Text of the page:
Who knew that a combination of Scar Symmetry and Miseration could produce something quite this good. The band have clearly aimed their sights high, and plan to produce some damn good metal, call whatever you want. Yet another example of whatever they put in the water in Sweden. If it's heavy rock, Swedes can do it well.
Big Ball: Hotter than Hell
Would it surprise anyone to know these guys basically do a fine line in AC/DC? In fact, they come awful close to being clones despite the album name coming from a Kiss album. “Free Fire Zone” is a b-side material off any AC/DC album in the past 20 years. No doubt this band have been encouraged by the success of Airbourne worldwide. Does the world really need another AC/DC sound alike band?
“Hell Whores and High Hells” rather soundly sums up their complete devotion to AC/DC right down to the Angusy guitar solo. You have to think they would do far better as an AC/DC tribute act that releasing “original” material. The trouble is none of it actually sounds the slightest bit original at all. What's curious is while they got the sound down, they really haven’t managed to get the raise your fist and cheer vibe of AC/DC. There is nothing that really grabs you by the balls as a good AC/DC song should.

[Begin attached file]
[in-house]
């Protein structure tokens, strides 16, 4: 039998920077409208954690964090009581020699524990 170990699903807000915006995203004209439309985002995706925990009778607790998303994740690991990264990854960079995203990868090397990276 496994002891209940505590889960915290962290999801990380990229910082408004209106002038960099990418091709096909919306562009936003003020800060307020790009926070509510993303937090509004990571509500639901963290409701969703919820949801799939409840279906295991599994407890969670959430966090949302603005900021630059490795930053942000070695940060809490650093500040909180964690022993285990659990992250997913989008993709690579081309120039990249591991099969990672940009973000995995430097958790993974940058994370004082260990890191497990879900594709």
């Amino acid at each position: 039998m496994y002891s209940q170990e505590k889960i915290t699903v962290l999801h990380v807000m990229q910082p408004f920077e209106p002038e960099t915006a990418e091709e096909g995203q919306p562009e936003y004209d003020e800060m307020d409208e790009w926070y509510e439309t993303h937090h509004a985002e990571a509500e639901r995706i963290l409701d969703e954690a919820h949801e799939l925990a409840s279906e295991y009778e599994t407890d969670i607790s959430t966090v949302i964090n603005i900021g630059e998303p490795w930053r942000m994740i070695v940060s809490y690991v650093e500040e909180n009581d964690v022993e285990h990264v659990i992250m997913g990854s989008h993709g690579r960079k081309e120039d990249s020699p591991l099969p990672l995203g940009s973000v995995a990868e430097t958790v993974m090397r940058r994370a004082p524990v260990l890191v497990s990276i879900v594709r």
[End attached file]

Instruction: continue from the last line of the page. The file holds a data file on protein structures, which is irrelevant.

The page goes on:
These guys can play, but it might be a good thing if they tried to branch out and find their own sound. Until they do, they are just clones of a band that is still going strong and doing it right.
Darklight Corporation: s/t
This bunch of unknown New Zealanders are trying to make it into the U.S. scene after making the rounds in their home country. Members have done time in London as well taking in all the sights and sounds of the London music scene. Rest assured they have nothing to do with Crowded House, but would fit well in the U.K. electronic scene. What they peddle is a dark sort of pop metal with lashings of electronica. You have heard it before, but that does not limit the appeal.